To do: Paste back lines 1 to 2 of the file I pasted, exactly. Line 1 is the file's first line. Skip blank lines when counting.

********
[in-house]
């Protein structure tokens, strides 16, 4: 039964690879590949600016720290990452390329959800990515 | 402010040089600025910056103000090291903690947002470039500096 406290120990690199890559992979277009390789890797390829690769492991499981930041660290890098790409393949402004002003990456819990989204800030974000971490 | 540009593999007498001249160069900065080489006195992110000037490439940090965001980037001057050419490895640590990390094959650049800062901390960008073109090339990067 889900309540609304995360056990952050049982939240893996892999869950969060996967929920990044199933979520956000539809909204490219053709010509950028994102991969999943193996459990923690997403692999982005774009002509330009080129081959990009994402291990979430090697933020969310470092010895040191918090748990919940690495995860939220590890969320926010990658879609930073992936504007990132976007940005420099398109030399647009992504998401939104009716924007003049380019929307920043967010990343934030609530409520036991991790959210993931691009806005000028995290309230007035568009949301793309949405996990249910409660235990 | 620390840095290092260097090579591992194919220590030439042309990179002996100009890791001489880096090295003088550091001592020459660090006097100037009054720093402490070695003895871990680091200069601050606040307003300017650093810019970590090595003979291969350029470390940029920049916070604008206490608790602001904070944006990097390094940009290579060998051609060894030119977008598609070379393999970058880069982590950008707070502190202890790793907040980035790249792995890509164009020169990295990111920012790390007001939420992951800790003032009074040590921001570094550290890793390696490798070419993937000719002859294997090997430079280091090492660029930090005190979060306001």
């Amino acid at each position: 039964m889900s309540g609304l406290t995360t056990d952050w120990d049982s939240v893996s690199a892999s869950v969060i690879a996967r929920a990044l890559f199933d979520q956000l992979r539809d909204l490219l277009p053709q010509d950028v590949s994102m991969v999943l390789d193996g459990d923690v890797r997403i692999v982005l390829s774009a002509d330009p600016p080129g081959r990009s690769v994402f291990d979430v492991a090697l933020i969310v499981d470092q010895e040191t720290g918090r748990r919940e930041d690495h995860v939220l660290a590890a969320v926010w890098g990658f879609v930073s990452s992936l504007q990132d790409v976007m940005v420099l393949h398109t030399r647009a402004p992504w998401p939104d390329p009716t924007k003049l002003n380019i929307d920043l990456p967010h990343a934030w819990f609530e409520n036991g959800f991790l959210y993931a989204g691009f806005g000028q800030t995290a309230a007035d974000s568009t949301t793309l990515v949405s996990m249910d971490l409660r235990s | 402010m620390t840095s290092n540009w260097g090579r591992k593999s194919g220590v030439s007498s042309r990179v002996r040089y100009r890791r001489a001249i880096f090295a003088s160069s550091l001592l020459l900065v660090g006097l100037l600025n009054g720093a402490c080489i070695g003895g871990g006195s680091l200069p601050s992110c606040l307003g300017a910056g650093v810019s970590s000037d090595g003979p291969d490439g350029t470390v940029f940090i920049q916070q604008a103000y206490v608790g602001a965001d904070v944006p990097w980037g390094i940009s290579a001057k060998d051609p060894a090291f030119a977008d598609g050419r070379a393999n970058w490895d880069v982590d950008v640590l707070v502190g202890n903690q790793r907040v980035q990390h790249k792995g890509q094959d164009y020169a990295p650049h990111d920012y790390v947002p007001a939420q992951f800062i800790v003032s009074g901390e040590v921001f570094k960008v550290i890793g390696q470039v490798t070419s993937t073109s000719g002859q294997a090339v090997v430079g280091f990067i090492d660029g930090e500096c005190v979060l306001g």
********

[in-house]
């Protein structure tokens, strides 16, 4: 039964690879590949600016720290990452390329959800990515 | 402010040089600025910056103000090291903690947002470039500096 406290120990690199890559992979277009390789890797390829690769492991499981930041660290890098790409393949402004002003990456819990989204800030974000971490 | 540009593999007498001249160069900065080489006195992110000037490439940090965001980037001057050419490895640590990390094959650049800062901390960008073109090339990067 889900309540609304995360056990952050049982939240893996892999869950969060996967929920990044199933979520956000539809909204490219053709010509950028994102991969999943193996459990923690997403692999982005774009002509330009080129081959990009994402291990979430090697933020969310470092010895040191918090748990919940690495995860939220590890969320926010990658879609930073992936504007990132976007940005420099398109030399647009992504998401939104009716924007003049380019929307920043967010990343934030609530409520036991991790959210993931691009806005000028995290309230007035568009949301793309949405996990249910409660235990 | 620390840095290092260097090579591992194919220590030439042309990179002996100009890791001489880096090295003088550091001592020459660090006097100037009054720093402490070695003895871990680091200069601050606040307003300017650093810019970590090595003979291969350029470390940029920049916070604008206490608790602001904070944006990097390094940009290579060998051609060894030119977008598609070379393999970058880069982590950008707070502190202890790793907040980035790249792995890509164009020169990295990111920012790390007001939420992951800790003032009074040590921001570094550290890793390696490798070419993937000719002859294997090997430079280091090492660029930090005190979060306001």